diagonal dotted line indicates a 1:1 correspondence between observed
and expected.
Susceptibility to windthrow clearly differed among species
(Figure 7). YB was definitively the least vulnerable to wind-
throw, except at lower DBH for which its susceptibility is
comparable to those of SM, AB, IW and EH. The differences in
windthrow susceptibility among these latter species were not
clearly noticeable. BW, OH and OS were definitely most sus-
ceptible to windthrow, even though DBH did not affect their
susceptibility eq ually.
Model 19 predicted a negative effect of BA on susceptibility
to windthrow. For a SM tree with a DBH of 30 cm, the prob-
ability of being windthrown decreases from 50% at a BA of 10
m2·ha–1 to 36% at a BA of 25 m2·ha–1 under a BWI of .5 (Fig-
ure 8). At the stand level, however, it suggests that the loss due
to windthrow of two hypothetical pure SM stands (with only 30
cm DBH trees) with basal areas of 10 m2·ha–1 and 25 m2·ha–1
would be 5 m2·ha–1 and 9 m2·ha–1, respectively. This would
mean that the negative effect of BA on stem windthrow suscep-
tibility was not strong enough to counteract the fact that, when
a windstorm strikes, the greater the number of trees there in a
stand, the greater the trees that are windthrown.
The model may be used to rank the individual stems of a
stand that are the most likely to be windthrown after a wind-
storm event. The loss due to an eventual windstorm in a stand
that was managed using a partial cut designed to harvest the
less wind-firm stems (WOP) would be about 1 m2·ha–1 lower
than in a similar stand that had been managed using a typical
Figure 5.
Observed (Obs) proportions of windthrown ste ms in species-DBH combinations compared to the mean predicted (Pred) stem windthrow probabilities.
AB, American beech; BW, American basswood; EH, eastern hemlock; IW, ironwood; OH, other hardwoods; OS, other softwoods; SM, sugar maple;
YB, yellow birch.
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Figure 6.
Effect of DBH on stem windthrow probability according to model 19 with BWI fixed at .5 and basal area at
20 m2·ha–1. Grey lines indicate confidence intervals (95%) associated with DBH parameters. AB, American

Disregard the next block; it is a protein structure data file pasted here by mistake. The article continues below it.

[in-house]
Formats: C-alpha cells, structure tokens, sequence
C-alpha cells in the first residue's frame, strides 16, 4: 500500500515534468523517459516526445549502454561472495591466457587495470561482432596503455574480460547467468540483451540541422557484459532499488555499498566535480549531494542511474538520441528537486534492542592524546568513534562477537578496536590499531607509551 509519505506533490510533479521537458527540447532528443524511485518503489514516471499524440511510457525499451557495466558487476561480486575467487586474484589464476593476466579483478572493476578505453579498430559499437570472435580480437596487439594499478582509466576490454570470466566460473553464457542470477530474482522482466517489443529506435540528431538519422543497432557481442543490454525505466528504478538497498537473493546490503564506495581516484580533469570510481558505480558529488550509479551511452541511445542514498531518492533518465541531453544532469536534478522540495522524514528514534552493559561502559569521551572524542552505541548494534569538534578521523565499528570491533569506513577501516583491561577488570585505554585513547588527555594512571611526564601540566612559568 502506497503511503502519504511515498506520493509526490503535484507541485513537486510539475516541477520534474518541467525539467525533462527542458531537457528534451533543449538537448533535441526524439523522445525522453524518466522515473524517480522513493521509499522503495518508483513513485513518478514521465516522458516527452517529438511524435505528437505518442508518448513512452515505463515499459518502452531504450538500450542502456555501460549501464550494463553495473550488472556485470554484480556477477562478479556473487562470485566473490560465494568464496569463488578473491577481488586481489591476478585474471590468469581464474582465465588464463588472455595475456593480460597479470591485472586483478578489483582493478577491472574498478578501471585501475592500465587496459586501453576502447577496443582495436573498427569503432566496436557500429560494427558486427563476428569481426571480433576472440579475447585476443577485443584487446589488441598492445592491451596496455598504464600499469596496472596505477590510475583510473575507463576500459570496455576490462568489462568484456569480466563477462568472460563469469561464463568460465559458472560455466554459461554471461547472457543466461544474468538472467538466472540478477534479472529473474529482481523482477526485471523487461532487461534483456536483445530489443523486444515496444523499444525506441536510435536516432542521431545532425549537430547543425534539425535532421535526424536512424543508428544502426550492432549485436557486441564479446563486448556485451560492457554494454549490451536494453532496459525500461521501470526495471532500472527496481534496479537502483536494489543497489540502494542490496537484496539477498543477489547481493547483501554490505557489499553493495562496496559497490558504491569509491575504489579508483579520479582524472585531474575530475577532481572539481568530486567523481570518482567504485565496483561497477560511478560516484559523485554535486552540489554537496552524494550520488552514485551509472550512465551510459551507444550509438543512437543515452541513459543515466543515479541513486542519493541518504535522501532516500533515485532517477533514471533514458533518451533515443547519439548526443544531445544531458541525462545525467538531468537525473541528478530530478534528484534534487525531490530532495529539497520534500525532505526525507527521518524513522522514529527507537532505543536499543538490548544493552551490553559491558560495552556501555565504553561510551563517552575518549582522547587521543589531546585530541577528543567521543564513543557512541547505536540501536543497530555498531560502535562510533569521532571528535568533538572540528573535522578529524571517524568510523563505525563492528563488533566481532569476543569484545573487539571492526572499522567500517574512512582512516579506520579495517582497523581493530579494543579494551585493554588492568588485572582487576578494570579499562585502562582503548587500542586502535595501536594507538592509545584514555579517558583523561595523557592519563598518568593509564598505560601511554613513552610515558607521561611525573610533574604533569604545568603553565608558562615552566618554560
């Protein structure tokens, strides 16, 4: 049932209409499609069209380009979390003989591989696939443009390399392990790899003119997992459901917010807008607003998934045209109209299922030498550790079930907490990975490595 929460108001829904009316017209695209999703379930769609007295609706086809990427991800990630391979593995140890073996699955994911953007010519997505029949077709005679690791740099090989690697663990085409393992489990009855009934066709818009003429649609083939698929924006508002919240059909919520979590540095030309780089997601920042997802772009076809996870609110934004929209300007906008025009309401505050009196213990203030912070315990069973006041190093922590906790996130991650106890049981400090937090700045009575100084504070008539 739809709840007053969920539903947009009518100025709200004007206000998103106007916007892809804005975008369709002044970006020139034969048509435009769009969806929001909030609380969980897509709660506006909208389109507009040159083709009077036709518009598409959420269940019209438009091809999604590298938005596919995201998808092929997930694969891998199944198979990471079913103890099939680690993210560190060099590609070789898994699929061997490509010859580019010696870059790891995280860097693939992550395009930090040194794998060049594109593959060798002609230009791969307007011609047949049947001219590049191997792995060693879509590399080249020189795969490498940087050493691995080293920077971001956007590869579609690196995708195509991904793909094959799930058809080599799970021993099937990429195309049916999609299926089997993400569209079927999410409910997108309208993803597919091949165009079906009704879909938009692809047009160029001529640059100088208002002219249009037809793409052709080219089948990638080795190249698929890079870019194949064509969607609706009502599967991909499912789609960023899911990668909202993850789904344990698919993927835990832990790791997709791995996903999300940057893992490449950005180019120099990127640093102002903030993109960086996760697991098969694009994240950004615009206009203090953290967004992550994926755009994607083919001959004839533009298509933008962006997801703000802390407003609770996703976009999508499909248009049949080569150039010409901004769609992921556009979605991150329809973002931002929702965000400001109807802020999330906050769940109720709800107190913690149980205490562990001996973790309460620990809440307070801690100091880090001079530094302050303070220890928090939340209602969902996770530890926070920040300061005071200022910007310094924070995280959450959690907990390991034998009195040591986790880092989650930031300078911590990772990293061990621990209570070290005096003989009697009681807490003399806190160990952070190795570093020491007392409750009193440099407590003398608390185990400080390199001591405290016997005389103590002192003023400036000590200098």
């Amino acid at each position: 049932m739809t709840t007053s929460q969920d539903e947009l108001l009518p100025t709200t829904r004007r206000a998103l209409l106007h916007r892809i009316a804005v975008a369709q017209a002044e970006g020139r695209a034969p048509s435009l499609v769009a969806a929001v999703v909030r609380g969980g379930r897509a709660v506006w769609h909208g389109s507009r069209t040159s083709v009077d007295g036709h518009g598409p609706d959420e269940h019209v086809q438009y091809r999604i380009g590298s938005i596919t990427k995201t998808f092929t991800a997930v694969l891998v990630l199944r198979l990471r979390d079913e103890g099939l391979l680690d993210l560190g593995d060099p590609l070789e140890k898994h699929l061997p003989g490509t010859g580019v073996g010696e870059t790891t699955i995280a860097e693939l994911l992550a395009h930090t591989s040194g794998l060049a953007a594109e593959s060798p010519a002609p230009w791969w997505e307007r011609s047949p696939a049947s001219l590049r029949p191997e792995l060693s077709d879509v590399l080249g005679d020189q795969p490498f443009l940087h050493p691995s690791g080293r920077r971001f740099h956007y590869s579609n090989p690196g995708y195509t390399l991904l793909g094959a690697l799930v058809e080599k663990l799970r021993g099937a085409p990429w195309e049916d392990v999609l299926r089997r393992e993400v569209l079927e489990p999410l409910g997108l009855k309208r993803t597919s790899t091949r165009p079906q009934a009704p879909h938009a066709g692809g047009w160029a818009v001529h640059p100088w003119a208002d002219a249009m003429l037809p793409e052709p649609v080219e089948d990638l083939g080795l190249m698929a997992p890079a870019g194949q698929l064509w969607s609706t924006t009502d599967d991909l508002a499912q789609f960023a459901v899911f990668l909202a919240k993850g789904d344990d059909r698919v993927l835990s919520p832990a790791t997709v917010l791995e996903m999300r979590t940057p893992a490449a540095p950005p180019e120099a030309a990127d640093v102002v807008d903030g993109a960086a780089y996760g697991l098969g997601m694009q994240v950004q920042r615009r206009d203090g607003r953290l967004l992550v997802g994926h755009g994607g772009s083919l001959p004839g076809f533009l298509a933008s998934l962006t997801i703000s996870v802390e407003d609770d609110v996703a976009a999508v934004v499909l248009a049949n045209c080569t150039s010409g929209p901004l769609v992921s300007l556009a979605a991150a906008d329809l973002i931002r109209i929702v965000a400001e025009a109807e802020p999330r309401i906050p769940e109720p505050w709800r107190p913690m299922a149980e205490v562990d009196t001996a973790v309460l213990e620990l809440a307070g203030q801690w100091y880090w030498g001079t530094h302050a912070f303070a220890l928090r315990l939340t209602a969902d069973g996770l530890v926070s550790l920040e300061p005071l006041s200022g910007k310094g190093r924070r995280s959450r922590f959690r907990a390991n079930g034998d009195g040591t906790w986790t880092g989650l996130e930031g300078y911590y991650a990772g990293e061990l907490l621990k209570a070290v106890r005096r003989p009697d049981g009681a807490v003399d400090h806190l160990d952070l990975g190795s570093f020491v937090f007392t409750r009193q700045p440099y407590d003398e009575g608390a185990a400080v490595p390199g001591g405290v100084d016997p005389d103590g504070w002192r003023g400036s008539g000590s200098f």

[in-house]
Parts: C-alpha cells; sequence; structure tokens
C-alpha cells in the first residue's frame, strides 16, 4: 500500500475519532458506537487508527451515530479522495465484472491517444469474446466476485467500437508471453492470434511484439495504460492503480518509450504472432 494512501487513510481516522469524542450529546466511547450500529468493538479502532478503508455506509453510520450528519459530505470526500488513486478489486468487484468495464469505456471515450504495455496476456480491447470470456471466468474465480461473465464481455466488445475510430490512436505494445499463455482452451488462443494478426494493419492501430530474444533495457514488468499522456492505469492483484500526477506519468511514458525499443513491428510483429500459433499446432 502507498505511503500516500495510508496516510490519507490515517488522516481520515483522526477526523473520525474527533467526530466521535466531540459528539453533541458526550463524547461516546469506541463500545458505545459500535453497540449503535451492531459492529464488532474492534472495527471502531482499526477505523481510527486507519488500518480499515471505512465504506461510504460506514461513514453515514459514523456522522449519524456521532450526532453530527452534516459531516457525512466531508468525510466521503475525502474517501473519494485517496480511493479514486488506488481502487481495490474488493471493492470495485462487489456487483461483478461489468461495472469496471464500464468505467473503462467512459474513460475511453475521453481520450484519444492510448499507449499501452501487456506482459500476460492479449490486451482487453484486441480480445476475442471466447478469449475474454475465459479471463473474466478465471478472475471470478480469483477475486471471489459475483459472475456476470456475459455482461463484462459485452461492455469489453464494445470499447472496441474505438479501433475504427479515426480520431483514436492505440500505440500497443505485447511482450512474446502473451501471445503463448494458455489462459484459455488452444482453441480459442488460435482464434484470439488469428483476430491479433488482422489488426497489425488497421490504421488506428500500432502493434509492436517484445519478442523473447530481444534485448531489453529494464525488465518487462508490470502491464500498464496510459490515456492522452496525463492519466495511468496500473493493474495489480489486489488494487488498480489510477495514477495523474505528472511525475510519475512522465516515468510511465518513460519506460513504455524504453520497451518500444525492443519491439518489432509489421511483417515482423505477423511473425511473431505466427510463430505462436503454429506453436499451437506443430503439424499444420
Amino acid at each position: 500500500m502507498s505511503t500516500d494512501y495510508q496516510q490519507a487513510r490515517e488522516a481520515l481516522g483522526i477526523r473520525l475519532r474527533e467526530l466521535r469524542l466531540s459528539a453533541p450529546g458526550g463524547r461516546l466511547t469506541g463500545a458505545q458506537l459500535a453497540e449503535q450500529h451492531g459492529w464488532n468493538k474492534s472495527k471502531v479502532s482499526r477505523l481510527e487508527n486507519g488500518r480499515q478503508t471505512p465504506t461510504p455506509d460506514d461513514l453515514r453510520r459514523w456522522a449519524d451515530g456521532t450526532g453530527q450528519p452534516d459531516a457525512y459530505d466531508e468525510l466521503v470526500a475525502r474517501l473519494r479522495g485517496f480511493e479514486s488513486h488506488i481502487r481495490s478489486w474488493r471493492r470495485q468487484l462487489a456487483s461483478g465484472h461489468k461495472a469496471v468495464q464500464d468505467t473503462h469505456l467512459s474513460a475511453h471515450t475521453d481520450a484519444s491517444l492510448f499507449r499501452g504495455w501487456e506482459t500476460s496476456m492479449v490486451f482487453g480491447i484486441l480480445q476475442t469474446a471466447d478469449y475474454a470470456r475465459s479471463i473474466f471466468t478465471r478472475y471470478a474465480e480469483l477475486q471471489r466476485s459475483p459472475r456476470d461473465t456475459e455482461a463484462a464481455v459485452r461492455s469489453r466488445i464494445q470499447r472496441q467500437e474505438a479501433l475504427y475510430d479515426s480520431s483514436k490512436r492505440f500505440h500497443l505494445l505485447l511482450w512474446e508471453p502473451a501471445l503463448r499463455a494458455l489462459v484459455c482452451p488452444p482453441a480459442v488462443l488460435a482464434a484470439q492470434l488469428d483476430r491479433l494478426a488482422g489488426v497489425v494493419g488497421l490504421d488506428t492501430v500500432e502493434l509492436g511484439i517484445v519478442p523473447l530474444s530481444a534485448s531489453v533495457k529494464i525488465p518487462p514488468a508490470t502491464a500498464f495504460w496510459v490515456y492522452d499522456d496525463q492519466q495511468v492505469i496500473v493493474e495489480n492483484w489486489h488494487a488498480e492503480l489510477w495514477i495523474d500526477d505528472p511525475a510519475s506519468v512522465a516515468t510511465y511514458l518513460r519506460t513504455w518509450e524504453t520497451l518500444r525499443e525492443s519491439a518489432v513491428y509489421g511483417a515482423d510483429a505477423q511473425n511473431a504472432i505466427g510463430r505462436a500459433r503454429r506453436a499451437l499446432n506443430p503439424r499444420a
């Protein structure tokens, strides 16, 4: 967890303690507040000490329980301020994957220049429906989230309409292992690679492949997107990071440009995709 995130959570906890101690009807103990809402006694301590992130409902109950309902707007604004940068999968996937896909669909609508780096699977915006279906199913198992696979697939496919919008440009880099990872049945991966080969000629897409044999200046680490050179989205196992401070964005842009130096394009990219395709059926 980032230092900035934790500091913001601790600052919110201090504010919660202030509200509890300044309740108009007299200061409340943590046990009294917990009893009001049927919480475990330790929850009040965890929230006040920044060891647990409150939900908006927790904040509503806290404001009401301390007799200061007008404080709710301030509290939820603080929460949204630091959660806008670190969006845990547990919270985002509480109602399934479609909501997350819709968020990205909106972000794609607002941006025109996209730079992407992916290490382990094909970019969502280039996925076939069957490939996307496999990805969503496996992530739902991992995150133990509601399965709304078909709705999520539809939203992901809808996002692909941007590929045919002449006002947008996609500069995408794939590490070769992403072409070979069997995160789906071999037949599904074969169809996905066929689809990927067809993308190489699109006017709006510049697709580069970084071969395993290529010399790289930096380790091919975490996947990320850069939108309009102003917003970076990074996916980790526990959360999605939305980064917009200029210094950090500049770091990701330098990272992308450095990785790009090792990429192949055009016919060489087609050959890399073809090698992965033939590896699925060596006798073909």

beech; BW, American basswood; EH, eastern hemlock; IW, ironwood; OH, other hardwoods; OS, other
softwoods; SM, sugar maple; YB, yellow birch.
Figure 7.
Comparisons among species of the effect of DBH on stem windthrow
probability according to model 19 with BWI fixed at .5 and BA at 20
m2·ha–1. The curves, which are the same than those shown in Figure 6,
are presented without the confidence intervals to facilitate the com-
parison among species. AB, American beech; BW, American basswood;
EH, eastern hemlock; IW, ironwood; OH, other hardwoods; OS, other
softwoods; SM, sugar maple; YB, yellow birch.
tree-selection cut (Figure 9). This result was valid only for the
example we used (see methodology). Results could vary de-
pending on the initial stand characteristics and storm intensity.
Discussion
Wood (1995) first proposed the use of species-DBH combi-
nations as surrogates for wind intensity. Rich et al. (2007)
partly applied the idea a few years later building a surrogate
that implied many species having a similar DBH distribution.
To our knowledge, the present study was the first to implement
Wood’s idea in its exact form. To be used as a surrogate for a
specific disturbance agent, a bio-indicator should exhibit bal-
anced sensitivity to the disturbance agent. A bio-indicator that
Figure 8.
Effect of BA on stem windthrow probability according to model 19,
with BWI fixed at 0.5 and DBH at 30 cm. Grey lines indicate confi-
dence intervals (95%) associated to BA parameter.
is too sensitive will fail to distinguish differences at higher
values within the spectrum of disturbance intensities, while a
lack of sensitivity will lead to a similar problem within the
lower end of that same spectrum. Since the proportion of SM
poles that were windthrown varied from .0 to .7 in our plots, it
is reasonable to believe that SM poles exhibited sufficient sen-
sitivity to windthrow to be used as a bio-indicator. Even though
BWI (bio-indicator of wind intensity) was the most important
variable in our model, we cannot verify how it was related to
the actual wind intensity experienced by the plots. In other
words, BWI seems to be related to wind intensity, but we can-
not demonstrate it. The mathematical approach developed by
(Canham et al., 2001) has the same limitations. In addition,
using the approach developed by the aforementioned authors
would have required the estimation of 85 parameters (60 for the